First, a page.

Cars, air travel, space exploration, television, nuclear power, high-speed computers, telephones, organ transplants, prosthetic body parts... At various times these were all deemed impossible. I've been around long enough to have witnessed many technological feats that were once unimaginable. Even 10 or 20 years ago, I would never have guessed people would carry supercomputers in their pockets — your smart phone is more powerful than all the computers NASA used to put astronauts on the moon in 1969 combined!Continue reading »
The City of Vancouver's goal of shifting to 100 per cent renewable energy sources is a positive step that sets an example for other cities and regions. Big problems require big solutions. The City of Vancouver has become a leader with its plan to phase out environmentally damaging carbon emissions. Recent reports by the world's leading scientific body on climate change, the Intergovernmental Panel on Climate Change, show that the climate change crisis is already having profound effects on communities around the world.Continue reading »
Many people think of Canada as a landscape of forests, mountains, water and ice, but the Canadian experience is fast becoming focused on glass and concrete. Our 2011 census revealed that 81 per cent of us now live in cities. And despite taking up less land space, our environmental impact continues to grow. As the UN notes, cities cover only two per cent of the world's land area but produce 60 per cent of CO2 emissions — including a significant proportion from urban transportation, as people commute to school and work on increasingly crowded roads and transit networks.Continue reading »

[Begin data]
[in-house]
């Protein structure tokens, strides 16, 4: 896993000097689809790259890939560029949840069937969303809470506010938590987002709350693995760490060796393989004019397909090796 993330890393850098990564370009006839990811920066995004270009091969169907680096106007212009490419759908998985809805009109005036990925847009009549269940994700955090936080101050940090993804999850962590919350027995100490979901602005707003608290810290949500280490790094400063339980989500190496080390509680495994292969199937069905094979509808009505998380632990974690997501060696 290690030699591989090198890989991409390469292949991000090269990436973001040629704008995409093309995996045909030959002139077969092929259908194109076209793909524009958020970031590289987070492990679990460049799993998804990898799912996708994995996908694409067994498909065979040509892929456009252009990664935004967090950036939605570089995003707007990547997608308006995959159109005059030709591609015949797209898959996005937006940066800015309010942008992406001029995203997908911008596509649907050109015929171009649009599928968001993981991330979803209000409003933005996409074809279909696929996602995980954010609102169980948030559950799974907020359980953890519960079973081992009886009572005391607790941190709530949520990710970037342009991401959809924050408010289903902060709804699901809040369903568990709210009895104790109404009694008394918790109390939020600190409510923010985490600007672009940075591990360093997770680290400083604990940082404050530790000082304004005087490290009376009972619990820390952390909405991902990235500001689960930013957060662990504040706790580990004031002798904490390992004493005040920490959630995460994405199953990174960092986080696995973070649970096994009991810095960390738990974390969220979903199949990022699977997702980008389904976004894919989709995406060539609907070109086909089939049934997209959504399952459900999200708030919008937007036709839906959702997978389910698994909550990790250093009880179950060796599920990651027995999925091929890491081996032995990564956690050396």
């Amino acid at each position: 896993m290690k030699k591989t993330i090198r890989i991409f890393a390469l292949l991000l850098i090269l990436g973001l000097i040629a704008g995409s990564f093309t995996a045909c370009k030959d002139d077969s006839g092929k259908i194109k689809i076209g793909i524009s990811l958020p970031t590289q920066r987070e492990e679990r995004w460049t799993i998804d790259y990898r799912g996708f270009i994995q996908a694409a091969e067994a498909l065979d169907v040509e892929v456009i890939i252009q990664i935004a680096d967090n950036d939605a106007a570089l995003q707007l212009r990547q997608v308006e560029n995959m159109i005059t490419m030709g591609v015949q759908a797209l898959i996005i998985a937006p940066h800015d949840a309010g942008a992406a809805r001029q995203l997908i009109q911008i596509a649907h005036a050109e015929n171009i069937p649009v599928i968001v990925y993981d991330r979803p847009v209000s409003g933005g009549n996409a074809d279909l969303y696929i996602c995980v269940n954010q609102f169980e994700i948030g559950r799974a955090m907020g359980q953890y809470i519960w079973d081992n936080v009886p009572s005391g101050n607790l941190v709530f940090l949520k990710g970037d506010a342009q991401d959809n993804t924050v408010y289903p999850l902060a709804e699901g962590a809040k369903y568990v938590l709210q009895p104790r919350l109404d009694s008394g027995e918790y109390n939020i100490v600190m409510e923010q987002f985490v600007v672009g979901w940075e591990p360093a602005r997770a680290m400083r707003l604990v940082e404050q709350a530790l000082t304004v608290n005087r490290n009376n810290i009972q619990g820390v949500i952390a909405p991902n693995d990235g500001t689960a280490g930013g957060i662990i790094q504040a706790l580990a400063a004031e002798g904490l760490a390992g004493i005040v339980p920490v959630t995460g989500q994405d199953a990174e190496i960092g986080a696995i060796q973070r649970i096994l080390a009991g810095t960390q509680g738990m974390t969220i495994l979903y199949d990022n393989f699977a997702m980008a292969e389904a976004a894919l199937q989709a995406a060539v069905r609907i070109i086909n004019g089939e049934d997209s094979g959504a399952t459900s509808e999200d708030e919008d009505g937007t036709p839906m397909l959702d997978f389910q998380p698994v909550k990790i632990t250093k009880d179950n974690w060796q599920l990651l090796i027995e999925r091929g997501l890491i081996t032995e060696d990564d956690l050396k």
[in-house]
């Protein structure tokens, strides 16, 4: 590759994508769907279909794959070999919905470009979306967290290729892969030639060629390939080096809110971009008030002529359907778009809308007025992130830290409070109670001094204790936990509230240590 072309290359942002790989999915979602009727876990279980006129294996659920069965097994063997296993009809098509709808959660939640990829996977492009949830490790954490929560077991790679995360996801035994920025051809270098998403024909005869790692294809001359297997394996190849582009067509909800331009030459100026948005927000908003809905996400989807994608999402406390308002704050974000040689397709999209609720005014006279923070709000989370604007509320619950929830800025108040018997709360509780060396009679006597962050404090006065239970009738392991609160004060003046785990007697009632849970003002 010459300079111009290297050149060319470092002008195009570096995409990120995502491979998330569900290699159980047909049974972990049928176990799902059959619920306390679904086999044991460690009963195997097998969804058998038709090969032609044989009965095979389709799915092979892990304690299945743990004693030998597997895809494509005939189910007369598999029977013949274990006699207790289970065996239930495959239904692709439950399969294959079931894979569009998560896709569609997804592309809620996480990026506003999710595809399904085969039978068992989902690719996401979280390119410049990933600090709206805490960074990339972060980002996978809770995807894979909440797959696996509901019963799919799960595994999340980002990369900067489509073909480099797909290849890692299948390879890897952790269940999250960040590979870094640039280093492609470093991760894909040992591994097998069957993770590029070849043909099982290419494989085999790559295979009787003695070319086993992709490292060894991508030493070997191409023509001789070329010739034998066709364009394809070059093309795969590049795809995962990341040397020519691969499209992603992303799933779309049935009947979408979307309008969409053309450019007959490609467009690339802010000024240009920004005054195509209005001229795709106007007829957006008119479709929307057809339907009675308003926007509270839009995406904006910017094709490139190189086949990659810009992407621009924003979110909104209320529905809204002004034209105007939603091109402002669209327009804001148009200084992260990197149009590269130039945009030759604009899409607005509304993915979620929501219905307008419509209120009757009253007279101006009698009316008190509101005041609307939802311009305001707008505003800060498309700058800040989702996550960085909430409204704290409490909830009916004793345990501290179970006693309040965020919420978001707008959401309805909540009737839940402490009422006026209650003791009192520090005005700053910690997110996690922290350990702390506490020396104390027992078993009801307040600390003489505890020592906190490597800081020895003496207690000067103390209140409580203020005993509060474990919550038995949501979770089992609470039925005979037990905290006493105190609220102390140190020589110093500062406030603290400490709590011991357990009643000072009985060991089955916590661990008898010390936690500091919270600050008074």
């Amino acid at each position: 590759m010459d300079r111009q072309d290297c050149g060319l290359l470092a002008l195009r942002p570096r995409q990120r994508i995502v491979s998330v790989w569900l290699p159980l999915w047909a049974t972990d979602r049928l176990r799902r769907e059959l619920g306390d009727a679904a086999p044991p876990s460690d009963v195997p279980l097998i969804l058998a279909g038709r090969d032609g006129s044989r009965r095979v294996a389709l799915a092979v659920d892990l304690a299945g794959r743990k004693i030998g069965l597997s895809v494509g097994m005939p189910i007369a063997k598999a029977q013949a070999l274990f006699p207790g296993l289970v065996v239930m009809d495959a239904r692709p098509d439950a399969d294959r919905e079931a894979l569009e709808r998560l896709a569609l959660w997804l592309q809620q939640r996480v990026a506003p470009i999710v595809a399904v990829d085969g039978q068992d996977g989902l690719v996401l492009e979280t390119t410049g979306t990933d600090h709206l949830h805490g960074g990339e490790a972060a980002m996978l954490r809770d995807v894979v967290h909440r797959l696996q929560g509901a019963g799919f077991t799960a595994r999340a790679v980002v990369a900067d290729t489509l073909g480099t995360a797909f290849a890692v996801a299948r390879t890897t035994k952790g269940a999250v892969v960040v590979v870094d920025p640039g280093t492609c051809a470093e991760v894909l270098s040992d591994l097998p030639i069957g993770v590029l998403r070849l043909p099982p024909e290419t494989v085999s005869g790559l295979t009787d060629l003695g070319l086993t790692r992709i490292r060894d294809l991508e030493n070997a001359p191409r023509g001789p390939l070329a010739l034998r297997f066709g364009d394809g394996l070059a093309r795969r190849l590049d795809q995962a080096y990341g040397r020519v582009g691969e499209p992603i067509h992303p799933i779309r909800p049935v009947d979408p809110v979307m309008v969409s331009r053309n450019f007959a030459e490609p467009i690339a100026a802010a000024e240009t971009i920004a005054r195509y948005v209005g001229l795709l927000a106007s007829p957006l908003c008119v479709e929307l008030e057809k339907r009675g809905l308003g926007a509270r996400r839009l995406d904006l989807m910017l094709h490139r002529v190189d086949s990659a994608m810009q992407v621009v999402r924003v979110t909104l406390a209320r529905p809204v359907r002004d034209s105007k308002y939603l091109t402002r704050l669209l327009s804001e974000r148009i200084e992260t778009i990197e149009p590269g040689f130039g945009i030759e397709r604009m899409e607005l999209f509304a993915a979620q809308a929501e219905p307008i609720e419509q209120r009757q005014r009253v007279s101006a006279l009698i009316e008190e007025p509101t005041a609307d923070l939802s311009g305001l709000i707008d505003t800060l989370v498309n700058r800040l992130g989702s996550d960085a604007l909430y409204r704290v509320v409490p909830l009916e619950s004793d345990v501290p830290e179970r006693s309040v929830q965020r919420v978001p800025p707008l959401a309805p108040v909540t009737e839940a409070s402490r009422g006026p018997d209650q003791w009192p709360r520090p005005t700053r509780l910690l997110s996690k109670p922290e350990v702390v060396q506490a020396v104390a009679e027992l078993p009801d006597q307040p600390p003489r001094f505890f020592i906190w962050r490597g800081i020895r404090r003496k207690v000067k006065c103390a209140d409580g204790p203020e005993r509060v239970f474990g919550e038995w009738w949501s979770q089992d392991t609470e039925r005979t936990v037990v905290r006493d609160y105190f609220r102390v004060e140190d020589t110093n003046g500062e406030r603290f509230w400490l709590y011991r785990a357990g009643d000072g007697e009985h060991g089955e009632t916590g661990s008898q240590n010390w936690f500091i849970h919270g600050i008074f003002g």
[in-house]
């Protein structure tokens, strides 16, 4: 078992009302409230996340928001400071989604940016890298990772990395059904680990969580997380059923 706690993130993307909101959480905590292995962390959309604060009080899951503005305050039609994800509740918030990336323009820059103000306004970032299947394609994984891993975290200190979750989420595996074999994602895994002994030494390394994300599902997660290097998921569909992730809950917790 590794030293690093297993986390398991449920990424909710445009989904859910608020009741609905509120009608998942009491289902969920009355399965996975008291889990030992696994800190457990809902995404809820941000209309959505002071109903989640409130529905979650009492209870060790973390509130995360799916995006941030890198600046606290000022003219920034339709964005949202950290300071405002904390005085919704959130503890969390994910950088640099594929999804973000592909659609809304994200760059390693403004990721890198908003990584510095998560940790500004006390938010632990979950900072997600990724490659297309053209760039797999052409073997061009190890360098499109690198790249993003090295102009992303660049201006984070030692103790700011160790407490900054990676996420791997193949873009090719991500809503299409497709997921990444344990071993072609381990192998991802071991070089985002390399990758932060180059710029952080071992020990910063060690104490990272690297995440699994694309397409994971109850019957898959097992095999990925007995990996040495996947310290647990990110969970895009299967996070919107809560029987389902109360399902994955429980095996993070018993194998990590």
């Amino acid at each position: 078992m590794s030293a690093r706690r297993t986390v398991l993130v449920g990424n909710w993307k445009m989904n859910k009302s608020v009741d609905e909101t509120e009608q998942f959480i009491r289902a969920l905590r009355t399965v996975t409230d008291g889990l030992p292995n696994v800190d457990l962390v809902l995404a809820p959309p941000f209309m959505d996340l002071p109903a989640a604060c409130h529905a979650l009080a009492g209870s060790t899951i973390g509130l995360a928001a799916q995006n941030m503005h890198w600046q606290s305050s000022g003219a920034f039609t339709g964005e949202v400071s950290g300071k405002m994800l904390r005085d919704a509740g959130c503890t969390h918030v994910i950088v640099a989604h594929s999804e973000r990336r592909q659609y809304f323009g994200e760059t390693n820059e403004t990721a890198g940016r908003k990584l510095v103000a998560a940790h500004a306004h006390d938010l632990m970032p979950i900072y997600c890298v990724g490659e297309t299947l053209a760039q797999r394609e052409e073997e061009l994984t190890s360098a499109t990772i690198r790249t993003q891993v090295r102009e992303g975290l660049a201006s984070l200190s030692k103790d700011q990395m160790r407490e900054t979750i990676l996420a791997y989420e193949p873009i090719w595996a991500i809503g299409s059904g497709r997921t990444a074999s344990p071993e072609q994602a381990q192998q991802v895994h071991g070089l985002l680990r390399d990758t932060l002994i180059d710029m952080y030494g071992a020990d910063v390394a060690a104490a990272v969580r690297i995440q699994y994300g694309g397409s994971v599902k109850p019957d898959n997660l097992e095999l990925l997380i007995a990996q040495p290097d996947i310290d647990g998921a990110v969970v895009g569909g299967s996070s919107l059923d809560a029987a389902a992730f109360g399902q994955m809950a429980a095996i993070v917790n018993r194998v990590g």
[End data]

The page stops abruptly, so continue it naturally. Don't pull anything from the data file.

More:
I don't eat meat. But I know people who do.
And my carnivorous friends and family have questions, concerns and mixed feelings about the animals they consume.
How can consumers know if an animal is raised with compassion and care?
Get to know your farmer. If you can't visit the farm or meet in-person, call. (Many farmers have Facebook pages and Twitter accounts.)
Ask your local grocer what's behind any "sustainable" or "ethical" meat claims.
What should I ask my farmer?
- What do you feed your animals, where does it come from and does it change with the seasons?
- Can I visit your farm? (Note: Some decline farm visits to reduce stress on animals or for another good reason.)
- What are you most proud of?
- What do you wish you could do better or hope to improve?
Watching grizzly bears catch and eat salmon as they swim upstream to spawn is an unforgettable experience. Many people love to view the wild drama. Some record it with photos or video. But a few want to kill the iconic animals — not to eat, just to put their heads on a wall or coats on a floor.Continue reading »
By Kyle Empringham, Public Engagement Specialist
Shaun and Sonia Strobel work out of Fish Locker D, just west of Vancouver's Granville Island. Once or twice a week, they open up shop for members of Skipper Otto's to come in and collect their shares of seafood.Continue reading »
Recycling feels good. But some of us may be getting too much of this good thing...
Because "recycle" is the last "R" in "reduce, reuse and recycle." And, with some exceptions — cell phones, batteries, light bulbs, plastic bags, medications, for example — we've become too good at it.
If your blue bin is full to the brim each week, maybe you need another solution.
Learn how to recycle less! Here's why:
Perform this quick experiment at home:
- Step one: Inventory the blue bin. (It's full of plastic, right?)
- Step two: Search your home for goods made with 100 per cent post-consumer plastic. (I found a few Green Toys made from recycled plastic milk jugs — #2 or HDPE, recycled plastic planks (lumber) as our walkway and an Organic Girl tub of greens. That's it.)
I can't confirm where all the plastic you're diligently recycling goes (and I'm not into conspiracies). What's clear is that other "R's" deserve our attention — reduce, reuse, refuse, reclaim, renew, revitalize, refurbish, rethink and redesign, to name a few.Continue reading »